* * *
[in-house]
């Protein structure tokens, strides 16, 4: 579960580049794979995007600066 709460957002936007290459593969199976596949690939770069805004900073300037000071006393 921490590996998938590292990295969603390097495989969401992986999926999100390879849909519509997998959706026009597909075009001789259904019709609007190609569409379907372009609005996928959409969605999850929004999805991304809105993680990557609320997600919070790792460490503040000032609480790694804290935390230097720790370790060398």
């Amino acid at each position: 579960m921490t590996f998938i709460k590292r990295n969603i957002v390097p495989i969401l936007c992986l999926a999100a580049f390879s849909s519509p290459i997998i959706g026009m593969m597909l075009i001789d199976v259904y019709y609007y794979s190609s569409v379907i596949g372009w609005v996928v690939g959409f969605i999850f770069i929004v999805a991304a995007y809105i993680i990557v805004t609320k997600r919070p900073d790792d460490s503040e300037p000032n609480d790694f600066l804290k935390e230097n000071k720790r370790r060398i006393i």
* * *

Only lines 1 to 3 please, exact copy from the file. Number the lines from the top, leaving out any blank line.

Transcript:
[in-house]
């Protein structure tokens, strides 16, 4: 579960580049794979995007600066 709460957002936007290459593969199976596949690939770069805004900073300037000071006393 921490590996998938590292990295969603390097495989969401992986999926999100390879849909519509997998959706026009597909075009001789259904019709609007190609569409379907372009609005996928959409969605999850929004999805991304809105993680990557609320997600919070790792460490503040000032609480790694804290935390230097720790370790060398």
């Amino acid at each position: 579960m921490t590996f998938i709460k590292r990295n969603i957002v390097p495989i969401l936007c992986l999926a999100a580049f390879s849909s519509p290459i997998i959706g026009m593969m597909l075009i001789d199976v259904y019709y609007y794979s190609s569409v379907i596949g372009w609005v996928v690939g959409f969605i999850f770069i929004v999805a991304a995007y809105i993680i990557v805004t609320k997600r919070p900073d790792d460490s503040e300037p000032n609480d790694f600066l804290k935390e230097n000071k720790r370790r060398i006393i």